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If you’ve been following the news surrounding F1 for the past few months, you’ve inevitably heard about dramas with Rich Energy, the Haas F1 Team’s title sponsor. But what’s actually going on? This is an ongoing story, but here’s what we know so far.
Rich Energy is a British energy drink manufacturer founded in 2015. They first became involved in Formula One at the end of 2018, becoming the Haas F1 Team’s title sponsor. They are to thank for Haas’ new 2019 livery, which looks similar to the John Player Special livery that Lotus run in the ’70s. But Haas was not Rich Energy’s first attempt to enter Formula One.
Rich Energy had originally approached Williams, who had just lost their title sponsorship deal with Martini. However, the team rejected the deal. Rich Energy CEO William Storey later lashed out against the team, saying that they were “living off past glories and didn’t run a very good business”.
The company also attempted to acquire the Force India team when they entered administration in 2018. Although the £100m deal was reportedly finalized, it fell through when the team backed out.
With no options, Rich Energy partnered with the Haas F1 Team with the goal of beating Red Bull, owned by the popular energy drink company.
However, Rich Energy landed themselves in hot water when they were sued by Whyte Bikes, a British bicycle manufacturer founded in 1999. The company sought damages for trademark infringement since the two companies have nearly identical logos. The lawsuit prompted Haas to remove the Rich Energy logo from their car from the Canadian Grand Prix onward after Rich Energy lost the legal case.
Judge Melissa Clarke slammed Rich Energy, accusing the company’s CEO of attempting to “manufacture of documents during the course of litigation” and saying that he was not a “credible or reliable witness”. She also awarded legal costs to Whyte Bikes in the amount of £35,416 to be paid by Rich Energy. However, the deadline to pay these fees has passed and Rich Energy has yet to pay up.
In the aftermath of the legal loss, an announcement was posted Wednesday on the Rich Energy Twitter account claiming that the company has terminated their sponsorship deal with Haas, citing poor performance. The Tweet slammed Haas for not outperforming Red Bull and running behind Williams at the Austrian Grand Prix. The Tweet also lashed out against the sport’s “politics and PC attitude”.
The companies shareholders, who reportedly own the majority of the company, denied the announcement. Their statement claimed that the Tweet was “the rogue actions of one individual have caused great embarrassment” and that they are in “the process of legally removing the individual from all executive responsibilities”.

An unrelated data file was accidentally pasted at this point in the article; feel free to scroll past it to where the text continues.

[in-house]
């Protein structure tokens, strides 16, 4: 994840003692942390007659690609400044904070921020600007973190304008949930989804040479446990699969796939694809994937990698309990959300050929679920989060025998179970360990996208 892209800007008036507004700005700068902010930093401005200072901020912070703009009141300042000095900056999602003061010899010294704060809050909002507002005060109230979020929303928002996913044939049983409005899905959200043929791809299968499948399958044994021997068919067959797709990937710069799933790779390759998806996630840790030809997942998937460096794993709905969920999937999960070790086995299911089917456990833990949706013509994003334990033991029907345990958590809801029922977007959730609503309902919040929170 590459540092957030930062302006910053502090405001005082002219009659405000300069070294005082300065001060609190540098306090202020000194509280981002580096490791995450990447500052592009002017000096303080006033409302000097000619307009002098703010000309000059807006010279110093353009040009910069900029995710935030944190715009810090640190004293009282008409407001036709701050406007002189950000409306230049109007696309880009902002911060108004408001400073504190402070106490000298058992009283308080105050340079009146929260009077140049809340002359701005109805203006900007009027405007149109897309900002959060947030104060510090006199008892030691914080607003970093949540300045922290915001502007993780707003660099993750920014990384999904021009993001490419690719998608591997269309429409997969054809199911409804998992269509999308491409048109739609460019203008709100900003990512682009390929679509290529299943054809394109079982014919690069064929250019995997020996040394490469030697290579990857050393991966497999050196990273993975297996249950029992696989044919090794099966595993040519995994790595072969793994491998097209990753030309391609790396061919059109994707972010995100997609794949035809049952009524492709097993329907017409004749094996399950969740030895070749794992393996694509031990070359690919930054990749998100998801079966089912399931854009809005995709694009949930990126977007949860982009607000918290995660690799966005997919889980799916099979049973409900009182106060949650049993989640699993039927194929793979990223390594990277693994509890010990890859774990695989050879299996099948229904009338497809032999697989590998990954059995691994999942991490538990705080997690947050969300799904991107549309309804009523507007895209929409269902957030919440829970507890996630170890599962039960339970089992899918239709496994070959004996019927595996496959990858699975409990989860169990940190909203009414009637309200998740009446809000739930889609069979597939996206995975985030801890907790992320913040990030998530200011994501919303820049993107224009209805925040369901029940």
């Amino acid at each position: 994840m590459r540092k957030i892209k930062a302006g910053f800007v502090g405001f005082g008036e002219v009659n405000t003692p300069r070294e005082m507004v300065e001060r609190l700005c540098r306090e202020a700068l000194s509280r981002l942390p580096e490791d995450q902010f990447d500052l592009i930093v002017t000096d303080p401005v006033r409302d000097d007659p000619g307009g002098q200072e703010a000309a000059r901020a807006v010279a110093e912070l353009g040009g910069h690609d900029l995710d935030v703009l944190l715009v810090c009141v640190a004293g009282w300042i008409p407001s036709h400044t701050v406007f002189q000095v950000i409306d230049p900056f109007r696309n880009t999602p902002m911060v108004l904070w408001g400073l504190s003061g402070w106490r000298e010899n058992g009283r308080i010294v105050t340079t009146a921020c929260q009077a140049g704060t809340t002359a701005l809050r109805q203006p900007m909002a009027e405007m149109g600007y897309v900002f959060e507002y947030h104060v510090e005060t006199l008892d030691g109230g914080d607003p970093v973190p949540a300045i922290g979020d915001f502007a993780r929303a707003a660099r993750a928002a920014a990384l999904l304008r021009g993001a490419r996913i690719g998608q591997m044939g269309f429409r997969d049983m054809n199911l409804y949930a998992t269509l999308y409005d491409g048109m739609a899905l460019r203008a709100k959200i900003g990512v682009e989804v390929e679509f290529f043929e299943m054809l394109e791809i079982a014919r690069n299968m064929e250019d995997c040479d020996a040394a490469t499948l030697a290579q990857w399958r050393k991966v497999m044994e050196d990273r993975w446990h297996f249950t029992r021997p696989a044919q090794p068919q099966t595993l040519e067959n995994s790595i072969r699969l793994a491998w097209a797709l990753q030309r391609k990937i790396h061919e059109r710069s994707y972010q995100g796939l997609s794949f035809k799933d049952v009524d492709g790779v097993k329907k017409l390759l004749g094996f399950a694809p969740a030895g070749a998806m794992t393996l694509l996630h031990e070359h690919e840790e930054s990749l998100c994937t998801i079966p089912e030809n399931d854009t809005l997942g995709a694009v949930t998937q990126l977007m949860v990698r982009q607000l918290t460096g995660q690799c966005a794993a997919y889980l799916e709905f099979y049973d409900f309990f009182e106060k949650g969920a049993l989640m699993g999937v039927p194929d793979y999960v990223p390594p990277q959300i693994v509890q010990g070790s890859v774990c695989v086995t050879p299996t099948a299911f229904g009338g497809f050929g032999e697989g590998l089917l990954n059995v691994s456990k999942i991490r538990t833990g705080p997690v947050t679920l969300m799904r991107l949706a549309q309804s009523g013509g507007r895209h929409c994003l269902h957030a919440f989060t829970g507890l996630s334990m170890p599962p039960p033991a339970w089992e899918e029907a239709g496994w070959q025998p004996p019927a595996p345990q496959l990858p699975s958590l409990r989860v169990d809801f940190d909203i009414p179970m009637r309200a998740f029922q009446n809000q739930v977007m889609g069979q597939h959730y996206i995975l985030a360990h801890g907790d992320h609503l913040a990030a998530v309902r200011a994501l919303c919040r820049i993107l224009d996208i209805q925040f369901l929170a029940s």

Although not referenced by name in the shareholder statement, the Tweet appears to have originated from the company CEO without consent from the shareholders. He later fought back via the company’s Twitter account, saying “The ludicrous statement by minority shareholders cosy with Red Bull and Whyte Bikes is risible” and insisting that he is in full control of the company and has the support of the key shareholders.
Another Tweet by the company contains what appears to be a letter from The Ebury Partnership LLC – the company representing Haas in partnership deals – claiming that Haas will be open to negotiations with Rich Energy. However, they want to see that William Storey is removed from the company and that a new CEO has been appointed. The letter also expressed concern over the outstanding legal fees and the financial viability of the company.
This is not the first time that people have been concerned about Rich Energy’s viability. In fact, many suspect the company is illegitimate based on shady financial documents.
A financial document published in the UK government’s Companies House filing system shows that as of fall 2017 the company only has £581 in the bank. The company also reports £1.7m of fixed assets including £17,676 tangible items (inventory, machinery, property, etc) and £1.69m of intangible assets (patents, licenses, software, etc). Rich Energy also reports another nearly £1m of assets from “debtors”.
According to the document, the company has more than £1.8m of debt. Roughly £400,000 of the debt is classified as trade creditor debt, presumably for unpaid supplies. However, the rest of the debt is simply labelled “other creditors”.
The company’s CEO defends this document, saying that Rich Energy is an international company and that UK financial documents only represent part of the company. He also claimed that the company now has tens of millions of pounds in the bank. Guenther Steiner also defended the company earlier this year, insisting that the team did its due diligence before signing the sponsorship deal.
Aside from the UK, the company also has links to Croatia (where their trademark is filed) and Austria (where their cans are filled). The product has also launched in the US. However, finding it in a retail location is nearly impossible, although cases of the drink are available for purchase online. Storey defends this, saying that it’s down to the company’s unconventional non-retail distribution plan.
However, if the company is registered in the UK, international funds should still appear in the company’s UK financial statements. But they do not.
At this point in time, the future of Rich Energy is unclear. It’s not even entirely clear the company is legitimate. The infringing logo still remains on the company’s website and there is an ongoing power struggle atop the companies management, as the shareholders seek to overthrow Williams Storey.
As for the Haas F1 Team, it’s business as usual. The team continues to run the Rich Energy branding on their livery, although it does not include their logo.